Camp Benning, Georgia, U.S.A. 

A QUASI - FOLK - RHYME. During the 
present tampering with time the old bit of 

Rain before seven, 

Fine before eleven 

no longer serves. The substitution is sug- 
gested of 

Rain before eight 

By noon will abate. 


WE must request correspondents desiring in- 
formation on family matters of only private interest 
to affix their names and addresses to their queries 
in order that answers may be sent to them direct. 

the heraldic seals at the B.M. there is 
one which displays a crest described in 
the official catalogue as a Moorish battle- 
axe pelette. The date is 1315. On another 
! seal, not in the B.M., dated 1308, the 
crest is the same. Has this crest any 
meaning or any historical reference ? Why 
should an English knight in 1308 wear oa 
his helmet a Moorish battle-axe ? 


WILLIAM HERSEE. I should like to ask 
i correspondents of ' N. & Q.' to favour Jme 
| with any biographical facts regarding "the 

12 s. ix. AUG. 27, 1021.] NOTES AND QUERIES. 


young author William Hersee, who dedi- 
cated and presented to Hayley a volume 
of poems. (See Hayley's letter of acknow- 
ledgment, ante, p. 167). I should also be 
glad to learn the title of the book and 
the name of the publisher. 


streets, roads or lanes, &c., named after the 
I very common articles of commerce, milk, 
butter and cheese.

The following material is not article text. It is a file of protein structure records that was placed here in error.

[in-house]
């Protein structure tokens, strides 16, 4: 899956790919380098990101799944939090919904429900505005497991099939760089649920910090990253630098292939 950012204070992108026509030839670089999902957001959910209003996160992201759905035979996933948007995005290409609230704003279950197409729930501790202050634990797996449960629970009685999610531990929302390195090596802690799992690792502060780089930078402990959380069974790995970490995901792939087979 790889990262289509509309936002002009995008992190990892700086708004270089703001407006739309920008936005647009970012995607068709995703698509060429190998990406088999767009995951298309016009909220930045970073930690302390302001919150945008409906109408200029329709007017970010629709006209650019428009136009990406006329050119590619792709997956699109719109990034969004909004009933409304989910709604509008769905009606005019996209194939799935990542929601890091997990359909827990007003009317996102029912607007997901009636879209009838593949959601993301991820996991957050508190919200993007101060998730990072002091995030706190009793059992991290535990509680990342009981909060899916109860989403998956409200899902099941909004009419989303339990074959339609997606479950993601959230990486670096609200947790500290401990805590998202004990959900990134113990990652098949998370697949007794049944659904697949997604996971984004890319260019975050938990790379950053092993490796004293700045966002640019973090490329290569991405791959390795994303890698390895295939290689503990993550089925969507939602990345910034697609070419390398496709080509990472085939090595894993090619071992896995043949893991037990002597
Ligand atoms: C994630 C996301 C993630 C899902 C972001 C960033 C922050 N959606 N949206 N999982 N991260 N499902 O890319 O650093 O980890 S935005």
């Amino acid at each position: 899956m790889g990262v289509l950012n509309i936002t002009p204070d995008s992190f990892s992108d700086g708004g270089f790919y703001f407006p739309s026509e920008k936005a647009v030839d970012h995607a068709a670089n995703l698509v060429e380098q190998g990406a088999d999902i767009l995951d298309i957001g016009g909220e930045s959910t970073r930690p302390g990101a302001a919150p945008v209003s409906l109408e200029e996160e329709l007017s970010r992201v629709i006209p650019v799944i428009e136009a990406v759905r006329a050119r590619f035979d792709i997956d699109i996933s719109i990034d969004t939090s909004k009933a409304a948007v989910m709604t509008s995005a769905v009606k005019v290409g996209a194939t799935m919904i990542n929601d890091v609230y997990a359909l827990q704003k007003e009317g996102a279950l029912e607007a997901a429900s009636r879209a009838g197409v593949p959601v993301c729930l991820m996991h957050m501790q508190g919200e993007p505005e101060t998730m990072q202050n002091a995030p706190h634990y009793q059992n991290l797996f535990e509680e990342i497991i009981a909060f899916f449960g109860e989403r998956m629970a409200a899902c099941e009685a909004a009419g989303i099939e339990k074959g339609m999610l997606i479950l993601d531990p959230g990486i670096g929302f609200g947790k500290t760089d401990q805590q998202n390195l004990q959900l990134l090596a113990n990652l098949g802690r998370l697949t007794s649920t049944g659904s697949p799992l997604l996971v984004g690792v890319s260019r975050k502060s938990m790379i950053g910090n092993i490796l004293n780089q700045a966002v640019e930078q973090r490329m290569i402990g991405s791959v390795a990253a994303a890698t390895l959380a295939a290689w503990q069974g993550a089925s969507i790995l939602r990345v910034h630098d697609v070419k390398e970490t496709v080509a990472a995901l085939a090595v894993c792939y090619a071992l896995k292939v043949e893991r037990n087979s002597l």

Are there any towns in the United King- 
dom, other than those already named, 
which have " milk," " butter " and " cheese" 
in their street nomenclature ? 


THE PILLOW CLUB. Is anything known 

of this club, which existed in London in the ! " CHEESE MONDAY." Sir J. G. Frazer, 
early part of the seventeenth century. | in his ' Golden Bough,' notes that the 
John Scattergood, East India Merchant, i Bulgarians have a festival called " Cheese 
v/riting from Canton in 1719, remarks as \ Monday." Did we ever have in the United 

follows : 

There's a Club in England called the Pillow 
Club of which I was a member, and did promise 
to send them some Patna Bice and some mangoes 
but never had any opportunity to send any yet, 

my name. Please to direct them to Captain 

Richard Rawlins in London for the use of the Aug. 12 : 


| Kingdom a similar " cheese " day ? 


following paragraph is cut from the 
London Letter of The Guardian of 

A correspondent writes : " Can you tell me 
the origin or derivation of the expression one 
frequently hears in country districts of Yorkshire, 
i ' You are worth a Jew's eye full of buttermilk ' ? 

THEODORE GORDON, COMPOSER. In the It is usually said to children who have rendered 
sixties and seventies of last century, Theo- - some trifling service. Does it come within the 
dore Gordon composed several popular f ame cate g rv { a s those parental obliqua dicta, 
sons icludin o 

songs, including on on the 

with " according to fable "the expression 

cover of ' Sweet Soft Blue Eyes,' 1866, as " Worth a Jew's eye " came from the custom of 
"Walter" Gordon, but inside as " " orn s n lantaet time n order to 

Gordon. Who was he ? J. M. BULLOCH 
_ n -,. " L * 

37, Bedford Square, W.C.I. 

he sang himself. His name is given on the with " according to fable"" the expression 
)ver of ' Sweet Soft Blue Eyes,' 1866, as " Worth a Jew's eye " came from the custom of